Commonwealth and ITC work to bridge the digital gap for female entrepreneurs in the developing world
On International Women’s Day, the Commonwealth Secretariat and the International Trade Centre (ITC) jointly hosted a discussion on ‘Bridging the digital gap for women-led businesses in developing economies’.
Held at the United Nations New York headquarters on the margins of the UN Committee on the Status of Women (CSW67), the event highlighted some of the ongoing work of organisations dedicated to narrowing the digital gender gap as a means to drive women’s economic empowerment and trade-led growth.
In his opening remarks, Commonwealth Deputy Secretary-General, Dr. Arjoon Suddhoo, noted the importance of the partnership between the Commonwealth Secretariat and the International Trade Centre in using their platforms to advocate for women’s economic empowerment.
“We fully understand that helping women to leverage technology and innovative skills into their businesses can play an important role in economic growth, therefore events such as this, provides the opportunity for advocacy, information sharing and networking,” he said.
Digitalisation is instrumental to increased productivity and increased economic growth. However, while the gains of digitalisation have been impressive, research shows that there is a widening digital access gap between men and women and this gap progressively widens as technologies get more sophisticated.
Also speaking at the event, Deputy Executive Director of ITC, Dorothy Tembo, said:
“The digital economy is an area where we see strong potential for growth for women in trade. We take a multipronged, ecosystem approach to promote women’s participation in the digital economy through three key strategies: training women entrepreneurs in digital skills, supporting the adoption of technologies to distinguish themselves from competitors, and collaborating with governments and businesses to provide access to markets and finance.”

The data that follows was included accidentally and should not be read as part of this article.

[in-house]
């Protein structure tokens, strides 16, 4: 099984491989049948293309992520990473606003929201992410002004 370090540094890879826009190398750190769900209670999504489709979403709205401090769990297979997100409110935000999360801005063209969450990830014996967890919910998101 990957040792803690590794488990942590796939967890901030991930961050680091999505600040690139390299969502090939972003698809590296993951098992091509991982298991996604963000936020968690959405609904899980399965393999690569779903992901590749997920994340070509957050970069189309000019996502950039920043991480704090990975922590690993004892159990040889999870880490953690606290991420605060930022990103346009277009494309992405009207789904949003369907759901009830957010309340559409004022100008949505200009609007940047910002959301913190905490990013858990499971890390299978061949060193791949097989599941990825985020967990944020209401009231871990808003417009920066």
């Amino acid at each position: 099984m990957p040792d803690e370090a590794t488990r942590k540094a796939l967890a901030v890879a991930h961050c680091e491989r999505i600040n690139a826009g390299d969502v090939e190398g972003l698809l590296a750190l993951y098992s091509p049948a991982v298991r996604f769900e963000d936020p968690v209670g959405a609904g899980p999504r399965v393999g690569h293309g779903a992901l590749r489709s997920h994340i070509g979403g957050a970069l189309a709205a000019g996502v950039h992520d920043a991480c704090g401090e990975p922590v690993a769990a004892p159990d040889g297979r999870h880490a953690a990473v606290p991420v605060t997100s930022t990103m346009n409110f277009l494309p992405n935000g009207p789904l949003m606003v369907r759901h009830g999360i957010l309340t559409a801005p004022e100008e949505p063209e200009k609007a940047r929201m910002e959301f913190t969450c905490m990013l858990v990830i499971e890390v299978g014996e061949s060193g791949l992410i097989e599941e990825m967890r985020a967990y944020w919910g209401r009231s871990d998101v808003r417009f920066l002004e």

Ninety per cent of global trade is driven by Micro, Small and Medium-sized Enterprises (MSMEs) and women are a fundamental part of this ecosystem. MSME’s also represent 50% of employment worldwide. In developing economies, the majority of women-led businesses are at the micro level and there is a strong need for support to help these women scale their businesses.
Taking on an interactive format, participants, mostly female entrepreneurs, were given the opportunity to share their stories, discuss what their organisations are doing to bridge the digital gap, identify opportunities for growth and make recommendations for the future, such as creating more networking and mentoring opportunities for female-led business owners.
The event is part of a joint initiative of the Commonwealth Secretariat’s Trade Competitiveness Section, which provides technical assistance to member countries for improving their trade competitiveness in global markets; the Gender Section, which works to advance gender equality, women’s rights and women’s empowerment in all social, economic and political spheres; and the International Trade Centre to strengthen ties to help countries achieve sustainable and inclusive economic development.